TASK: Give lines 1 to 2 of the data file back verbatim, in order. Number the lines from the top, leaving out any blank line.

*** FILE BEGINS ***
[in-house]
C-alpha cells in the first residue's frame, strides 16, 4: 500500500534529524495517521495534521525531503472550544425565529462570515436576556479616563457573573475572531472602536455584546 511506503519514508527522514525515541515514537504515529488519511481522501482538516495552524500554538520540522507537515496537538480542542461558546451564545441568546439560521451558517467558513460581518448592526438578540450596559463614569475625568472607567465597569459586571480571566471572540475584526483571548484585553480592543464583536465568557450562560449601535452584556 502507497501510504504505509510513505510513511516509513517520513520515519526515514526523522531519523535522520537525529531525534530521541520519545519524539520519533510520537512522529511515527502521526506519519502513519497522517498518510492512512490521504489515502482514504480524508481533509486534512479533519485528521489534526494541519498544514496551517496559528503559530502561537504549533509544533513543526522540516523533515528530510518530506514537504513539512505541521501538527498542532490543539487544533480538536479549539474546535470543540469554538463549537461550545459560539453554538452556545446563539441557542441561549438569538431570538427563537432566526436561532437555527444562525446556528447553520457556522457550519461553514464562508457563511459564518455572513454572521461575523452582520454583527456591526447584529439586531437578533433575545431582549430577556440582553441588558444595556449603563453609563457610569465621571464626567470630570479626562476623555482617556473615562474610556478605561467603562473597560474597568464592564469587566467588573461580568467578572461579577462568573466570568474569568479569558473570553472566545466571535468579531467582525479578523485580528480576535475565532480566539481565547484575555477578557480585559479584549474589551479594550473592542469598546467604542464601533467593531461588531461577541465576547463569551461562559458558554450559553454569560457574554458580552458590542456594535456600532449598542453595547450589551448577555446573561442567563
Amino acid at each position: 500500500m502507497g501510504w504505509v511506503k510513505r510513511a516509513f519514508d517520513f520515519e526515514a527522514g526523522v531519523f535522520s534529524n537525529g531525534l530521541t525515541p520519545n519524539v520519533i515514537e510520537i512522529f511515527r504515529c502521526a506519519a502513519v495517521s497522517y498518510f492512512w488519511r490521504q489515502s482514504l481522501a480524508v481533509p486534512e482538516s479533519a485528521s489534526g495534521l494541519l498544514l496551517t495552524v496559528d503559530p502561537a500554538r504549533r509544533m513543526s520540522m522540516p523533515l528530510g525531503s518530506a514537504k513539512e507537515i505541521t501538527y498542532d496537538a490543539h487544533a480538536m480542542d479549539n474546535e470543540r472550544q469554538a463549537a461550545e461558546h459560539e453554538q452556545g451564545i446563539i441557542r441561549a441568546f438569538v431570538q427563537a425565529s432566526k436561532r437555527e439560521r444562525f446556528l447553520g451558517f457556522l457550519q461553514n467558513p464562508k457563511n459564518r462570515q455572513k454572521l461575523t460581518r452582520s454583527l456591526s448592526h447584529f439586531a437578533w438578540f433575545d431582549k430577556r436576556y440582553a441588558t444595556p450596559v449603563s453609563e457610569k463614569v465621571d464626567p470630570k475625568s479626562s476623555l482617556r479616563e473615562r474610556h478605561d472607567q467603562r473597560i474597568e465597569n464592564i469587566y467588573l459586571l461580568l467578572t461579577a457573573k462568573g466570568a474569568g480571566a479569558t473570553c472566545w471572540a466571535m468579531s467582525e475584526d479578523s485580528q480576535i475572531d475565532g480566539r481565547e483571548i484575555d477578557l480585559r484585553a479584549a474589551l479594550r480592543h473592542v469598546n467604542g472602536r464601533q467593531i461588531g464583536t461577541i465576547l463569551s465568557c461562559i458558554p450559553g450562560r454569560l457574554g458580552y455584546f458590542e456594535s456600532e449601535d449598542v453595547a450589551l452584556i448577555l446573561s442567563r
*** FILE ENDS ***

[in-house]
C-alpha cells in the first residue's frame, strides 16, 4: 500500500534529524495517521495534521525531503472550544425565529462570515436576556479616563457573573475572531472602536455584546 511506503519514508527522514525515541515514537504515529488519511481522501482538516495552524500554538520540522507537515496537538480542542461558546451564545441568546439560521451558517467558513460581518448592526438578540450596559463614569475625568472607567465597569459586571480571566471572540475584526483571548484585553480592543464583536465568557450562560449601535452584556 502507497501510504504505509510513505510513511516509513517520513520515519526515514526523522531519523535522520537525529531525534530521541520519545519524539520519533510520537512522529511515527502521526506519519502513519497522517498518510492512512490521504489515502482514504480524508481533509486534512479533519485528521489534526494541519498544514496551517496559528503559530502561537504549533509544533513543526522540516523533515528530510518530506514537504513539512505541521501538527498542532490543539487544533480538536479549539474546535470543540469554538463549537461550545459560539453554538452556545446563539441557542441561549438569538431570538427563537432566526436561532437555527444562525446556528447553520457556522457550519461553514464562508457563511459564518455572513454572521461575523452582520454583527456591526447584529439586531437578533433575545431582549430577556440582553441588558444595556449603563453609563457610569465621571464626567470630570479626562476623555482617556473615562474610556478605561467603562473597560474597568464592564469587566467588573461580568467578572461579577462568573466570568474569568479569558473570553472566545466571535468579531467582525479578523485580528480576535475565532480566539481565547484575555477578557480585559479584549474589551479594550473592542469598546467604542464601533467593531461588531461577541465576547463569551461562559458558554450559553454569560457574554458580552458590542456594535456600532449598542453595547450589551448577555446573561442567563